Kicking the bucket list

I’ve been feeling a little inadequate ever since I overheard a conversation between two dreamers in a restaurant recently. I wasn’t trying to eavesdrop. It’s not my fault people talk so loudly—and about such interesting things. Anyway they were discussing their bucket lists which among other things included getting a pilot’s license, living abroad and running a marathon in every state. One of the women said just once before she dies, she’d like to pet a whale.  

Just once before I die, I’d like to get my checkbook to balance on the first try, so you can see why I’m feeling inadequate.

I decided to come up with some bigger goals. Before I say more, let’s make sure we’re on the same page—or in the same bucket. A bucket list refers to the activities you want to accomplish before you die—kick the bucket. After the 2007 movie The Bucket List, bucket lists became as common as to-do lists and probably as likely to be completed.

When I typed “bucket list ideas” into my search bar there were more than six billion results. There are health bucket lists, foodie bucket lists, fitness bucket lists and even one called Ridiculous Bucket List featuring goals like sleep in a coffin, bring a fishing pole to an aquarium and hire two private investigators to follow each other.

There were so many suggestions I had to have ways to narrow them down. First while I do want to have some once-in-a-lifetime experiences, I don’t want them to be once in a lifetime because I don’t survive them the first time. That eliminates running with the bulls in Pamplona, high-wire walking and cliff jumping, which is exactly what it sounds like—jumping off a cliff. For fun. Incidentally when you do the jumping without equipment, it’s called tombstoning which should tell you something.

My dreams also have to fit my budget. That leaves out space travel which runs anywhere from $125,000 to millions. Unless you’re a gazillionaire—or an astronaut—that wouldn’t leave much for other dreams. Or food, clothing and shelter.  

An around-the-world cruise can run up to $100,000 per person which is more affordable, affordable being a relative term.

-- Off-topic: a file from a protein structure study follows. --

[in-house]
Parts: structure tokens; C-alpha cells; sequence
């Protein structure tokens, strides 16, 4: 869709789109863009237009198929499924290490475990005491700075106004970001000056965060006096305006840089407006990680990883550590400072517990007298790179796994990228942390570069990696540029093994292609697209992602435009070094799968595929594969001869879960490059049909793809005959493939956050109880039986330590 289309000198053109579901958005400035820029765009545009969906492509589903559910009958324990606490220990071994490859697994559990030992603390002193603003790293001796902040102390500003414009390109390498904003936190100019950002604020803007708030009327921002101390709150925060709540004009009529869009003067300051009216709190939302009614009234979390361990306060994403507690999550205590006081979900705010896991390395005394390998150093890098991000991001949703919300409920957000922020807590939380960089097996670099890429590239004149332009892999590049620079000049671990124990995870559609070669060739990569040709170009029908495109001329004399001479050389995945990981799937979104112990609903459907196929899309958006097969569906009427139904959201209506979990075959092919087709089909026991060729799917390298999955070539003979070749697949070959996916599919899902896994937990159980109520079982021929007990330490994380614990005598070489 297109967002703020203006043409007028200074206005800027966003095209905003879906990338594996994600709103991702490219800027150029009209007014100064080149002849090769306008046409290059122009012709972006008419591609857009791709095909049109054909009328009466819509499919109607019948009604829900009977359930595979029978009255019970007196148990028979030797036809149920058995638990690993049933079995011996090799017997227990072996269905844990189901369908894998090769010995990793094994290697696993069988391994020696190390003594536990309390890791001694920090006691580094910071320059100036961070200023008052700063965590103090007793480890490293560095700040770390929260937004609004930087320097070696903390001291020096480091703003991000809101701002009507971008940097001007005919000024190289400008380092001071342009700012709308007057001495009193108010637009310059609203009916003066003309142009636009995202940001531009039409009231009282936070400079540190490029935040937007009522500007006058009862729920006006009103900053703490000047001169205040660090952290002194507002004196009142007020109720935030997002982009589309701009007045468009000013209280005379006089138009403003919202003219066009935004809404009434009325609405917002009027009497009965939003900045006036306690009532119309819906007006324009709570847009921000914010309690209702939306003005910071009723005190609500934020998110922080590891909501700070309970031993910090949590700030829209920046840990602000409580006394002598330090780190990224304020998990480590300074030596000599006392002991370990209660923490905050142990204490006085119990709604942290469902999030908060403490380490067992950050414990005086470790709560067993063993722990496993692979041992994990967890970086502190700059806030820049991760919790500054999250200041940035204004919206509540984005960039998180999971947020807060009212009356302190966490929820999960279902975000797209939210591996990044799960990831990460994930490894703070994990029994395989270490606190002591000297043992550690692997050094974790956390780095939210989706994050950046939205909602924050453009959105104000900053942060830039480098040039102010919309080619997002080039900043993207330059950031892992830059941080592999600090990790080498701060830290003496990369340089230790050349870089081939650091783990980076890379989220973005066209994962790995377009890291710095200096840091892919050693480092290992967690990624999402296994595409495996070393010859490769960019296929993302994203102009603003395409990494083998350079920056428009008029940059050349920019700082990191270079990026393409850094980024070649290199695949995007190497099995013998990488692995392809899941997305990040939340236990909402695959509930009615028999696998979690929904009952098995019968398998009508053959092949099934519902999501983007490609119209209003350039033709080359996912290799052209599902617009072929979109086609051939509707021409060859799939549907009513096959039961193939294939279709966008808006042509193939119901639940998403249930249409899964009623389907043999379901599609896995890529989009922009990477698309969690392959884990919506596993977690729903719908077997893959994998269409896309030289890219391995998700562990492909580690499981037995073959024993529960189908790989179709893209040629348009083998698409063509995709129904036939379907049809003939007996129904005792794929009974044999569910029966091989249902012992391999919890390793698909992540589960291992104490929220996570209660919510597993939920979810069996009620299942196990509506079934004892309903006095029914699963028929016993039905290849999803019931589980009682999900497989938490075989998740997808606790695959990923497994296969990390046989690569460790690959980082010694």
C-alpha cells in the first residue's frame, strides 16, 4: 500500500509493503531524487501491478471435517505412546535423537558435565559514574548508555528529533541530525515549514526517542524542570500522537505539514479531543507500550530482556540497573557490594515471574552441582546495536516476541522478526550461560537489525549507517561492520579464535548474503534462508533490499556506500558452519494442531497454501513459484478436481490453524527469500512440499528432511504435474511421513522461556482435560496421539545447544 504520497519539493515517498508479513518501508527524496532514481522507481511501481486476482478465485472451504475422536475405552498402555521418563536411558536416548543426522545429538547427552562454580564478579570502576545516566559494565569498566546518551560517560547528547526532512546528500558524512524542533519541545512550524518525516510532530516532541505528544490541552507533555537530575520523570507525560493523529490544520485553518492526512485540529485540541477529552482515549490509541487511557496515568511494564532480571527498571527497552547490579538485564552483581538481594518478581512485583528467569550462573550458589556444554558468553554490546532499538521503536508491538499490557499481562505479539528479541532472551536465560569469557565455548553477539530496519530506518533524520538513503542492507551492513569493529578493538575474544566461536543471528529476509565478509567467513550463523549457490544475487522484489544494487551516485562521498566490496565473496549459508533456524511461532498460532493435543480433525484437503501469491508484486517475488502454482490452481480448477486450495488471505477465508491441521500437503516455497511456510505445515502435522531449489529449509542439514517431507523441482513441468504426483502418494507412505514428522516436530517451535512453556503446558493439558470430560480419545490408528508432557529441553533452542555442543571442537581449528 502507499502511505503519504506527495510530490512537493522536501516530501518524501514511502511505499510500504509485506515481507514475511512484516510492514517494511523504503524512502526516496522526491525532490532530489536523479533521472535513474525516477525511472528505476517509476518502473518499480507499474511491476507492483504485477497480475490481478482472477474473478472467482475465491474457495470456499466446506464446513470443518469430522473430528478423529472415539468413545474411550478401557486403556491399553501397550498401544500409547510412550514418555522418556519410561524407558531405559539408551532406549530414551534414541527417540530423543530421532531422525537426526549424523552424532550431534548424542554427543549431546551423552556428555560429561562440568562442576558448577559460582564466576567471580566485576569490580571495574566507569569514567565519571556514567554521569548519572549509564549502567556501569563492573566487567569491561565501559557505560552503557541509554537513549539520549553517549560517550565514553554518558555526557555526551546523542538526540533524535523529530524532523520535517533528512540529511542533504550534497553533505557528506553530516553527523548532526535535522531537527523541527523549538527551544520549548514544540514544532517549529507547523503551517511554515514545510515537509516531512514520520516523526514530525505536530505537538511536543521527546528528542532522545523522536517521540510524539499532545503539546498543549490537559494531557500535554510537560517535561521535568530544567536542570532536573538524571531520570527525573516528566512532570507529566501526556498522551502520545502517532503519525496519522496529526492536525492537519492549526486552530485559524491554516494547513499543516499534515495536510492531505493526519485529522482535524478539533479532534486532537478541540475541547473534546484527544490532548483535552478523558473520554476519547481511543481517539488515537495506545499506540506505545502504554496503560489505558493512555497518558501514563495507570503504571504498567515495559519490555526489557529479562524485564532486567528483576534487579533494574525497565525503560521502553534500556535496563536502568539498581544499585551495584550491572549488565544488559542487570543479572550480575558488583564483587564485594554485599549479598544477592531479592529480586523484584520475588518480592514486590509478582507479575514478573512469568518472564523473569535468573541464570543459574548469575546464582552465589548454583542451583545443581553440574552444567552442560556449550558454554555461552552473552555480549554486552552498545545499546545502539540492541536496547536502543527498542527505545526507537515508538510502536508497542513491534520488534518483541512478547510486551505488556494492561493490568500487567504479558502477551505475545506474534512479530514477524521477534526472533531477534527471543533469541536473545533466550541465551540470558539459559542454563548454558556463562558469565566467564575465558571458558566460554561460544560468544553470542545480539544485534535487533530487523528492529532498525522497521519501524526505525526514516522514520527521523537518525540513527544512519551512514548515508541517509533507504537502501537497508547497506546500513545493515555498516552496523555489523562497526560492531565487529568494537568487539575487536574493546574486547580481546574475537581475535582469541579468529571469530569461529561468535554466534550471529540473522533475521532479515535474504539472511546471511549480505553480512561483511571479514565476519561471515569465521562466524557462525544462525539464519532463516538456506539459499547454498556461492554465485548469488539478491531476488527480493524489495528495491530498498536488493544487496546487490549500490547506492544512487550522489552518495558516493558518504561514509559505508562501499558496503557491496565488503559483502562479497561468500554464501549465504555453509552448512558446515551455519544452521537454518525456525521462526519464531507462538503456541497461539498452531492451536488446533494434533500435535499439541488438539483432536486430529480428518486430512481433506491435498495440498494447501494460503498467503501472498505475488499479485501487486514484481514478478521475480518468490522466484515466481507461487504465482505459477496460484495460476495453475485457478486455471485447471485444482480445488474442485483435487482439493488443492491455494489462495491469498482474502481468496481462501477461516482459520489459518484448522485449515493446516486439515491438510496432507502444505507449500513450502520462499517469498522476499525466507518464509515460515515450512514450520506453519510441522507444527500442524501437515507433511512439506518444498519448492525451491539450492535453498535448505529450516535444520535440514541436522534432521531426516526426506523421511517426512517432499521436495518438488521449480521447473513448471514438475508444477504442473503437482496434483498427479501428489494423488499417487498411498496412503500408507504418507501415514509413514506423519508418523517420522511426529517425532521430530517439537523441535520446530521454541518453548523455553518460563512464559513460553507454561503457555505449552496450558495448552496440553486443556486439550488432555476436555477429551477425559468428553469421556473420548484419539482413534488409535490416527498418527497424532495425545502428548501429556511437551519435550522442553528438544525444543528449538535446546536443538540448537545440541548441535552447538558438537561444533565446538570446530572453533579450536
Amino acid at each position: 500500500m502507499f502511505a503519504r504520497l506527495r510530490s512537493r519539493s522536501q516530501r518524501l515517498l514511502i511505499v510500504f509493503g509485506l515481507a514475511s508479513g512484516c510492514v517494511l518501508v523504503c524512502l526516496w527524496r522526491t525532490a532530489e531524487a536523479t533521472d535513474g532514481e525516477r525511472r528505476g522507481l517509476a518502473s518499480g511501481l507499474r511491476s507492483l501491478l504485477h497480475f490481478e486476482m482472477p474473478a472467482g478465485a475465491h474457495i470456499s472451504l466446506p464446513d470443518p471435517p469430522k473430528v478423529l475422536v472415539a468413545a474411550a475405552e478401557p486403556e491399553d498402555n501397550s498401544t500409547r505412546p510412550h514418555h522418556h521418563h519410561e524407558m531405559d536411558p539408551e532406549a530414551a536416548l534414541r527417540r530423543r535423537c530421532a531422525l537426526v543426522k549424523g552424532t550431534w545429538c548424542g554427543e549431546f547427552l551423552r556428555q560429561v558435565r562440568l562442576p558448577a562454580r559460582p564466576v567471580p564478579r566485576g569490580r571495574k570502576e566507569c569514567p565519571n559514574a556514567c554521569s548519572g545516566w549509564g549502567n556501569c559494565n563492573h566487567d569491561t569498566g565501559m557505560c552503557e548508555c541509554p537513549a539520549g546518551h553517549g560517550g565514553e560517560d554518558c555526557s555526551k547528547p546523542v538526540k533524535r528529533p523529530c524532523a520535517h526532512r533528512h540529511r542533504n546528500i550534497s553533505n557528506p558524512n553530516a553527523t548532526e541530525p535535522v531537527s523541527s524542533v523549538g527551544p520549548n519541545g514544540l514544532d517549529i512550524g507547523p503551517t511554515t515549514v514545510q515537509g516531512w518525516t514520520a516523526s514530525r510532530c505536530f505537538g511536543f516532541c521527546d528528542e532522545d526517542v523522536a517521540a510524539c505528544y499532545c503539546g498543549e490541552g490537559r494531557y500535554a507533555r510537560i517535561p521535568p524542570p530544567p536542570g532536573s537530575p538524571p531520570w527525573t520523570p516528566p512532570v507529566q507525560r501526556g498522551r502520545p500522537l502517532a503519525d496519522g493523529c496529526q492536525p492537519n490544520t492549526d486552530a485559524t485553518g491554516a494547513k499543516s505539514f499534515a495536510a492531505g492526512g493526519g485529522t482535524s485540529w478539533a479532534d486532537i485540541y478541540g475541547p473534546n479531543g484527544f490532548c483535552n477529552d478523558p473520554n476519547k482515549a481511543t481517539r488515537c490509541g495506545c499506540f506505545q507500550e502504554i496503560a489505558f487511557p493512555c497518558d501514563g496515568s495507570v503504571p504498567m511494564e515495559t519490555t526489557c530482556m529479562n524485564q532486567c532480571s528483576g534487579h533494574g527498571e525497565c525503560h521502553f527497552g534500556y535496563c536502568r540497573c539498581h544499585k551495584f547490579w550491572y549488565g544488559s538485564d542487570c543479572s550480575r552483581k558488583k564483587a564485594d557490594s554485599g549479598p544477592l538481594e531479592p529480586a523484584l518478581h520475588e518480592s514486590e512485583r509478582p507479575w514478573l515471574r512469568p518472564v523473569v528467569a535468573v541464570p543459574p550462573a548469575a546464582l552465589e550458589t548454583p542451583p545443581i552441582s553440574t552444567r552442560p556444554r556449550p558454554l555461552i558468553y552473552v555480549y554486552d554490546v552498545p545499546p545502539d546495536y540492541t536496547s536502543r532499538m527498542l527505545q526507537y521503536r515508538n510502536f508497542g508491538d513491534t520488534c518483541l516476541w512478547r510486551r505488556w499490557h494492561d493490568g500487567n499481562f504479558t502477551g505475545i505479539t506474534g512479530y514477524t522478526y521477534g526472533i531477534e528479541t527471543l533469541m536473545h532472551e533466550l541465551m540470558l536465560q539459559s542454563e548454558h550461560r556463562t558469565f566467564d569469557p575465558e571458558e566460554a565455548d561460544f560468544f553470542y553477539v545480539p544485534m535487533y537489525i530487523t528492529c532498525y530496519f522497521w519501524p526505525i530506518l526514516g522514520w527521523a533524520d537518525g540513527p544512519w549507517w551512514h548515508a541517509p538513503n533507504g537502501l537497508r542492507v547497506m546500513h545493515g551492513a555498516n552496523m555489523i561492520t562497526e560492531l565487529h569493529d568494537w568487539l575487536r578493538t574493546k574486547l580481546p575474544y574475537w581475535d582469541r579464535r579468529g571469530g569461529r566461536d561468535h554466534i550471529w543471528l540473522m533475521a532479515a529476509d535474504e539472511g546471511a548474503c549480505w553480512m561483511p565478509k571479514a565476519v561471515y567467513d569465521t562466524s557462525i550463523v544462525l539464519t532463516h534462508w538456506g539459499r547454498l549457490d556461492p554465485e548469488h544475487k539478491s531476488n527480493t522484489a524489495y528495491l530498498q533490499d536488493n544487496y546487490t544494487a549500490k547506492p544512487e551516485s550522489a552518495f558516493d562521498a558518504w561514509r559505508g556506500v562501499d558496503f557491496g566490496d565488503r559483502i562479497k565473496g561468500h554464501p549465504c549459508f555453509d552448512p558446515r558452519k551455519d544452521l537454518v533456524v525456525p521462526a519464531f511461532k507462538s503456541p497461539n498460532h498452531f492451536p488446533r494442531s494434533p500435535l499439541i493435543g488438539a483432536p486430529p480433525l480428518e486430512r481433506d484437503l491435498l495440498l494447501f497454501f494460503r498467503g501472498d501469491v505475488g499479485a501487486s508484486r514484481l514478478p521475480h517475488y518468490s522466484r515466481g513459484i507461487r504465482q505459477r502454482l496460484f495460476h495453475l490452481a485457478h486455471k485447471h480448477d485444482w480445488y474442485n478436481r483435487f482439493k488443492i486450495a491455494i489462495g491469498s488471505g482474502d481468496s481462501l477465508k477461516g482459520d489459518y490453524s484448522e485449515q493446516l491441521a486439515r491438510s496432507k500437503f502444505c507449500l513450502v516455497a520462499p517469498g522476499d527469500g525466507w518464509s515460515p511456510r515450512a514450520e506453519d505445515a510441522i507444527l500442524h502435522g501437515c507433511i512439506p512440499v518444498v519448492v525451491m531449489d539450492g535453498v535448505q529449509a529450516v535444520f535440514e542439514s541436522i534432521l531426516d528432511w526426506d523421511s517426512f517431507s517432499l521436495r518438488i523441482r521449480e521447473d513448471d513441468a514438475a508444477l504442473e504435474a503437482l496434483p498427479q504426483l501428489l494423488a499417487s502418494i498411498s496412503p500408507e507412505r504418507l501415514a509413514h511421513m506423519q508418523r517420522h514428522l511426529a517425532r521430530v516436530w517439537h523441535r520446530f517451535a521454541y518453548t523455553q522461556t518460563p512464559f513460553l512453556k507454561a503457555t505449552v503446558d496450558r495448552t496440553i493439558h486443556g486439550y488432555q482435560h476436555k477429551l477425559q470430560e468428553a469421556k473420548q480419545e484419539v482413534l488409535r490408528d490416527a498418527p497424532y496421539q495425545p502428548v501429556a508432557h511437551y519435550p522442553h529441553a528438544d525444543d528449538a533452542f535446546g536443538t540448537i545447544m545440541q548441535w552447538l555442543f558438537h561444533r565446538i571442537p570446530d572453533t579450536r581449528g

Also out of my price range but less expensive still is attending the Super Bowl. This year prices ranged from just under $5,000 to around $36,000. That would be a waste for me because I don’t like football. And if I’m going to spend a lot of money on a bucket list item, I should enjoy it. That leaves out smoking Cuban cigars in Cuba (I don’t smoke), publishing a science fiction novel (I don’t even read science fiction) and hunting and bagging an alligator (I don’t hunt. Also I’m afraid of alligators.)

A challenge is good, but I want my goals to be realistic. That eliminates playing in the NBA, climbing Mount Everest and learning to do the splits.

Finally I don’t want anything embarrassing on my list. You’d be surprised how many people include skinny dipping on their bucket lists. I’ve never skinny dipped but if I had I wouldn’t tell you anyway.

But in my research, I discovered that I’ve actually accomplished a lot of common bucket list items. I’ve seen Old Faithful, Niagara Falls and the Grand Canyon. I’ve gone rappelling, ridden in a hot air balloon and been in a parade. I was the last chair clarinetist marching with my high school band and it was as embarrassing as skinny dipping would be for me—and probably for the band director too. But I did it.

Realizing I’ve done things other people dream of doing has encouraged me to think bigger. There are so many more trips I want to take and so many other adventures I’d like to have. And just once before I die, I’d still like to balance my checkbook on the first try.

Dorothy Rosby is the author of ’Tis the Season to Feel Inadequate; Holidays, Special Occasions and Other Times Our Celebrations Get Out of Hand and other books. Contact her at